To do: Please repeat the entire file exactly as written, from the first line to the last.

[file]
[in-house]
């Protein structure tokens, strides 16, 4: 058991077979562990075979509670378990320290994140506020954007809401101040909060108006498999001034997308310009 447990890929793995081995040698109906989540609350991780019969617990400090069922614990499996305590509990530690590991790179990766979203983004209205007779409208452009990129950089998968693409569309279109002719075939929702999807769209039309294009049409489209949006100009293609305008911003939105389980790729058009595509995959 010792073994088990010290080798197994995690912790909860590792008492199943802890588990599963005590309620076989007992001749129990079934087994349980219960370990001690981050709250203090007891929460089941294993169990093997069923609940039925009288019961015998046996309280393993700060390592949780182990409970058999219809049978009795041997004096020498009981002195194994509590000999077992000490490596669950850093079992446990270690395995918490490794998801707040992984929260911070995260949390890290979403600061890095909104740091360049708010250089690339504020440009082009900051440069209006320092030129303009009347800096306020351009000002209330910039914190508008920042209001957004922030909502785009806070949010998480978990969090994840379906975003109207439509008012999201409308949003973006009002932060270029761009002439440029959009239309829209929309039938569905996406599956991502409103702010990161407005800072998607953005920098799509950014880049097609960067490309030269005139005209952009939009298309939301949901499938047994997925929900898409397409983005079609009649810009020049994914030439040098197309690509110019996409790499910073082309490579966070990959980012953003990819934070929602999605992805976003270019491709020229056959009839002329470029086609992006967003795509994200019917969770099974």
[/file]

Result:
[in-house]
């Protein structure tokens, strides 16, 4: 058991077979562990075979509670378990320290994140506020954007809401101040909060108006498999001034997308310009 447990890929793995081995040698109906989540609350991780019969617990400090069922614990499996305590509990530690590991790179990766979203983004209205007779409208452009990129950089998968693409569309279109002719075939929702999807769209039309294009049409489209949006100009293609305008911003939105389980790729058009595509995959 010792073994088990010290080798197994995690912790909860590792008492199943802890588990599963005590309620076989007992001749129990079934087994349980219960370990001690981050709250203090007891929460089941294993169990093997069923609940039925009288019961015998046996309280393993700060390592949780182990409970058999219809049978009795041997004096020498009981002195194994509590000999077992000490490596669950850093079992446990270690395995918490490794998801707040992984929260911070995260949390890290979403600061890095909104740091360049708010250089690339504020440009082009900051440069209006320092030129303009009347800096306020351009000002209330910039914190508008920042209001957004922030909502785009806070949010998480978990969090994840379906975003109207439509008012999201409308949003973006009002932060270029761009002439440029959009239309829209929309039938569905996406599956991502409103702010990161407005800072998607953005920098799509950014880049097609960067490309030269005139005209952009939009298309939301949901499938047994997925929900898409397409983005079609009649810009020049994914030439040098197309690509110019996409790499910073082309490579966070990959980012953003990819934070929602999605992805976003270019491709020229056959009839002329470029086609992006967003795509994200019917969770099974």